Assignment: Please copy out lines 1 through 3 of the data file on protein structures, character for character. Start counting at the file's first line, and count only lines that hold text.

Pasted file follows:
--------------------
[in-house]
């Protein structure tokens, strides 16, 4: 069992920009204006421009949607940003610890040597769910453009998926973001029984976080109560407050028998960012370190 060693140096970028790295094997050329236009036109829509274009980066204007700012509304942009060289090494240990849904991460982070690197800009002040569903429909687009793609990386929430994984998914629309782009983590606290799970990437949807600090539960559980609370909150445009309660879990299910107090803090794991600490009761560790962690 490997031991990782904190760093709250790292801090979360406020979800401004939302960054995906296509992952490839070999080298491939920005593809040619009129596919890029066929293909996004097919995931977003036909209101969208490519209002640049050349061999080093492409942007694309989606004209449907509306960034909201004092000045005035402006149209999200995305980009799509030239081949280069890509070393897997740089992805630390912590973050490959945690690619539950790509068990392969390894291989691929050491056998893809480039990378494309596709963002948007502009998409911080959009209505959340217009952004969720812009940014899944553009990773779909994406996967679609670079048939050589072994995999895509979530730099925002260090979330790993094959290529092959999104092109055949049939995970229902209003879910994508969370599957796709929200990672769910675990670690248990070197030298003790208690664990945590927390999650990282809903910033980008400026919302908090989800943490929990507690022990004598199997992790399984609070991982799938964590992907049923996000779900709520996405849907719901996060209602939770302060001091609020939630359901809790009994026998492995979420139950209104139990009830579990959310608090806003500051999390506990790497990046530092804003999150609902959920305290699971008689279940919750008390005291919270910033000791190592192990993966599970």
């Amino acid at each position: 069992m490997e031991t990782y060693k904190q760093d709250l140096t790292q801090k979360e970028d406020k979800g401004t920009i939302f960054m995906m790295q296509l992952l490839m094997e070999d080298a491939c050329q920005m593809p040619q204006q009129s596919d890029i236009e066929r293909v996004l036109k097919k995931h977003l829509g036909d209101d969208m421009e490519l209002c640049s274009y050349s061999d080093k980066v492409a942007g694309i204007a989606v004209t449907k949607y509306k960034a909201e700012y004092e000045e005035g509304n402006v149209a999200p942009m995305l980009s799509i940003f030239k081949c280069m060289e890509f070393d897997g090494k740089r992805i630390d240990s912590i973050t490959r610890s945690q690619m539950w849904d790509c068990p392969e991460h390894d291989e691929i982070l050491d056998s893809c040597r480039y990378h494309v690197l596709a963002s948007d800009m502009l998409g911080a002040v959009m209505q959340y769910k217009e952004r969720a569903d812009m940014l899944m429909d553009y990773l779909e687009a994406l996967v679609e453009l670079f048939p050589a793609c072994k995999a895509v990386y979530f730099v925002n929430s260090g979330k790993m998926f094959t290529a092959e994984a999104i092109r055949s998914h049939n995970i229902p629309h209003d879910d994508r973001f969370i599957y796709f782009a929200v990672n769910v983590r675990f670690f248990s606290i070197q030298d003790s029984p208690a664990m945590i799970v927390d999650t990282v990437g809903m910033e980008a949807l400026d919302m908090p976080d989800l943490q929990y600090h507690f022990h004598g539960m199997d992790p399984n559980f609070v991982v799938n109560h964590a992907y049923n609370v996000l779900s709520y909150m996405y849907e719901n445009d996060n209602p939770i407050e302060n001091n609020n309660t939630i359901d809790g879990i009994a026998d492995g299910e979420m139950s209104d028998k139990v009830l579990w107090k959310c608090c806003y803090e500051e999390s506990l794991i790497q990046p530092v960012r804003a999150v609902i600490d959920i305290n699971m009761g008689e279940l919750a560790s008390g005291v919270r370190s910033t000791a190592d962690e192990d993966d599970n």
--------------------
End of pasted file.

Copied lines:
[in-house]
């Protein structure tokens, strides 16, 4: 069992920009204006421009949607940003610890040597769910453009998926973001029984976080109560407050028998960012370190 060693140096970028790295094997050329236009036109829509274009980066204007700012509304942009060289090494240990849904991460982070690197800009002040569903429909687009793609990386929430994984998914629309782009983590606290799970990437949807600090539960559980609370909150445009309660879990299910107090803090794991600490009761560790962690 490997031991990782904190760093709250790292801090979360406020979800401004939302960054995906296509992952490839070999080298491939920005593809040619009129596919890029066929293909996004097919995931977003036909209101969208490519209002640049050349061999080093492409942007694309989606004209449907509306960034909201004092000045005035402006149209999200995305980009799509030239081949280069890509070393897997740089992805630390912590973050490959945690690619539950790509068990392969390894291989691929050491056998893809480039990378494309596709963002948007502009998409911080959009209505959340217009952004969720812009940014899944553009990773779909994406996967679609670079048939050589072994995999895509979530730099925002260090979330790993094959290529092959999104092109055949049939995970229902209003879910994508969370599957796709929200990672769910675990670690248990070197030298003790208690664990945590927390999650990282809903910033980008400026919302908090989800943490929990507690022990004598199997992790399984609070991982799938964590992907049923996000779900709520996405849907719901996060209602939770302060001091609020939630359901809790009994026998492995979420139950209104139990009830579990959310608090806003500051999390506990790497990046530092804003999150609902959920305290699971008689279940919750008390005291919270910033000791190592192990993966599970």
């Amino acid at each position: 069992m490997e031991t990782y060693k904190q760093d709250l140096t790292q801090k979360e970028d406020k979800g401004t920009i939302f960054m995906m790295q296509l992952l490839m094997e070999d080298a491939c050329q920005m593809p040619q204006q009129s596919d890029i236009e066929r293909v996004l036109k097919k995931h977003l829509g036909d209101d969208m421009e490519l209002c640049s274009y050349s061999d080093k980066v492409a942007g694309i204007a989606v004209t449907k949607y509306k960034a909201e700012y004092e000045e005035g509304n402006v149209a999200p942009m995305l980009s799509i940003f030239k081949c280069m060289e890509f070393d897997g090494k740089r992805i630390d240990s912590i973050t490959r610890s945690q690619m539950w849904d790509c068990p392969e991460h390894d291989e691929i982070l050491d056998s893809c040597r480039y990378h494309v690197l596709a963002s948007d800009m502009l998409g911080a002040v959009m209505q959340y769910k217009e952004r969720a569903d812009m940014l899944m429909d553009y990773l779909e687009a994406l996967v679609e453009l670079f048939p050589a793609c072994k995999a895509v990386y979530f730099v925002n929430s260090g979330k790993m998926f094959t290529a092959e994984a999104i092109r055949s998914h049939n995970i229902p629309h209003d879910d994508r973001f969370i599957y796709f782009a929200v990672n769910v983590r675990f670690f248990s606290i070197q030298d003790s029984p208690a664990m945590i799970v927390d999650t990282v990437g809903m910033e980008a949807l400026d919302m908090p976080d989800l943490q929990y600090h507690f022990h004598g539960m199997d992790p399984n559980f609070v991982v799938n109560h964590a992907y049923n609370v996000l779900s709520y909150m996405y849907e719901n445009d996060n209602p939770i407050e302060n001091n609020n309660t939630i359901d809790g879990i009994a026998d492995g299910e979420m139950s209104d028998k139990v009830l579990w107090k959310c608090c806003y803090e500051e999390s506990l794991i790497q990046p530092v960012r804003a999150v609902i600490d959920i305290n699971m009761g008689e279940l919750a560790s008390g005291v919270r370190s910033t000791a190592d962690e192990d993966d599970n």